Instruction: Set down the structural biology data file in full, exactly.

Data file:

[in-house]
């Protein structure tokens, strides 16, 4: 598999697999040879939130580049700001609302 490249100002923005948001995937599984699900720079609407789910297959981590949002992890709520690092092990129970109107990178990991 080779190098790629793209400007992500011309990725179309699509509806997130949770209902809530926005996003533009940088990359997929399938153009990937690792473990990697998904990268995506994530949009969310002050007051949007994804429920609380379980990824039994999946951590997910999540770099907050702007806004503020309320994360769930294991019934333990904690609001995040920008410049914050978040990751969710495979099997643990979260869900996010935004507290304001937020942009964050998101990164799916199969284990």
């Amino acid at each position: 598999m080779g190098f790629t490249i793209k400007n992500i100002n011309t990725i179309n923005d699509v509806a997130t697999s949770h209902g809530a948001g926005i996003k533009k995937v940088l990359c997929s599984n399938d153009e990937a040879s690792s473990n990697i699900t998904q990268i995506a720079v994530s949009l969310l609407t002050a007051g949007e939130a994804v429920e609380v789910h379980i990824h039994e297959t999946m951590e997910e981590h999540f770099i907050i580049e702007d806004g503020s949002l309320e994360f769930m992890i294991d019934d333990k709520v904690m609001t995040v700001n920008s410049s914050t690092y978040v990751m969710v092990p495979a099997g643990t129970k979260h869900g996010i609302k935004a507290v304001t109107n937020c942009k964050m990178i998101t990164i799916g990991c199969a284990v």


[in-house]
């Protein structure tokens, strides 16, 4: 598999697999040879939130580049700001609302 490249100002923005948001995937599984699900720079609407789910297959981590949002992890709520690092092990129970109107990178990991 080779190098790629793209400007992500011309990725179309699509509806997130949770209902809530926005996003533009940088990359997929399938153009990937690792473990990697998904990268995506994530949009969310002050007051949007994804429920609380379980990824039994999946951590997910999540770099907050702007806004503020309320994360769930294991019934333990904690609001995040920008410049914050978040990751969710495979099997643990979260869900996010935004507290304001937020942009964050998101990164799916199969284990």
């Amino acid at each position: 598999m080779g190098f790629t490249i793209k400007n992500i100002n011309t990725i179309n923005d699509v509806a997130t697999s949770h209902g809530a948001g926005i996003k533009k995937v940088l990359c997929s599984n399938d153009e990937a040879s690792s473990n990697i699900t998904q990268i995506a720079v994530s949009l969310l609407t002050a007051g949007e939130a994804v429920e609380v789910h379980i990824h039994e297959t999946m951590e997910e981590h999540f770099i907050i580049e702007d806004g503020s949002l309320e994360f769930m992890i294991d019934d333990k709520v904690m609001t995040v700001n920008s410049s914050t690092y978040v990751m969710v092990p495979a099997g643990t129970k979260h869900g996010i609302k935004a507290v304001t109107n937020c942009k964050m990178i998101t990164i799916g990991c199969a284990v």